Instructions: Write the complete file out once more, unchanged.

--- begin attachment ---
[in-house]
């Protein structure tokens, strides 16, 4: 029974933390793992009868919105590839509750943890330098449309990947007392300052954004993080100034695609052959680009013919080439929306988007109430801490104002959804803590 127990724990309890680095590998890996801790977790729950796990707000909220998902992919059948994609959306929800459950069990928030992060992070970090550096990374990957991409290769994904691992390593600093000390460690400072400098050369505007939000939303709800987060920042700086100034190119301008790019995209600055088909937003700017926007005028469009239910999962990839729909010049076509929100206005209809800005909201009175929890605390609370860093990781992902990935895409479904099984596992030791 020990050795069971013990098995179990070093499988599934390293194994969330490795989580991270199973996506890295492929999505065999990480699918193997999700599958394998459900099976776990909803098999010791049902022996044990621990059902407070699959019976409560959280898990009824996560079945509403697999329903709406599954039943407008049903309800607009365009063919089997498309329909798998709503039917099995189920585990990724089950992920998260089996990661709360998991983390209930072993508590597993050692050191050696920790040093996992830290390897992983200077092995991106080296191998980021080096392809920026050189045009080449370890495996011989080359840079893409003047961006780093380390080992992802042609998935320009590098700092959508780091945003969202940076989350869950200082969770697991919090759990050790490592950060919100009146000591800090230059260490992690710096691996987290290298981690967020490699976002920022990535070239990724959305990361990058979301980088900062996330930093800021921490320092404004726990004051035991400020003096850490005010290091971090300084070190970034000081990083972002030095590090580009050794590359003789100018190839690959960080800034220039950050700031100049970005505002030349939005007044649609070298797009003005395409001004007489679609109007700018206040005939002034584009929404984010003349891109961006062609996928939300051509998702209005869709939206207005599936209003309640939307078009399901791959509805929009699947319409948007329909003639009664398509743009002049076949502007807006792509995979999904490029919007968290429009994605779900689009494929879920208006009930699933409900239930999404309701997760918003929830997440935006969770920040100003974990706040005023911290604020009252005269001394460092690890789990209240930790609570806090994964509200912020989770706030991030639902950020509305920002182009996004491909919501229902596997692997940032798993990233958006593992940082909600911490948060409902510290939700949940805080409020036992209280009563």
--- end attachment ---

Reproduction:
[in-house]
């Protein structure tokens, strides 16, 4: 029974933390793992009868919105590839509750943890330098449309990947007392300052954004993080100034695609052959680009013919080439929306988007109430801490104002959804803590 127990724990309890680095590998890996801790977790729950796990707000909220998902992919059948994609959306929800459950069990928030992060992070970090550096990374990957991409290769994904691992390593600093000390460690400072400098050369505007939000939303709800987060920042700086100034190119301008790019995209600055088909937003700017926007005028469009239910999962990839729909010049076509929100206005209809800005909201009175929890605390609370860093990781992902990935895409479904099984596992030791 020990050795069971013990098995179990070093499988599934390293194994969330490795989580991270199973996506890295492929999505065999990480699918193997999700599958394998459900099976776990909803098999010791049902022996044990621990059902407070699959019976409560959280898990009824996560079945509403697999329903709406599954039943407008049903309800607009365009063919089997498309329909798998709503039917099995189920585990990724089950992920998260089996990661709360998991983390209930072993508590597993050692050191050696920790040093996992830290390897992983200077092995991106080296191998980021080096392809920026050189045009080449370890495996011989080359840079893409003047961006780093380390080992992802042609998935320009590098700092959508780091945003969202940076989350869950200082969770697991919090759990050790490592950060919100009146000591800090230059260490992690710096691996987290290298981690967020490699976002920022990535070239990724959305990361990058979301980088900062996330930093800021921490320092404004726990004051035991400020003096850490005010290091971090300084070190970034000081990083972002030095590090580009050794590359003789100018190839690959960080800034220039950050700031100049970005505002030349939005007044649609070298797009003005395409001004007489679609109007700018206040005939002034584009929404984010003349891109961006062609996928939300051509998702209005869709939206207005599936209003309640939307078009399901791959509805929009699947319409948007329909003639009664398509743009002049076949502007807006792509995979999904490029919007968290429009994605779900689009494929879920208006009930699933409900239930999404309701997760918003929830997440935006969770920040100003974990706040005023911290604020009252005269001394460092690890789990209240930790609570806090994964509200912020989770706030991030639902950020509305920002182009996004491909919501229902596997692997940032798993990233958006593992940082909600911490948060409902510290939700949940805080409020036992209280009563």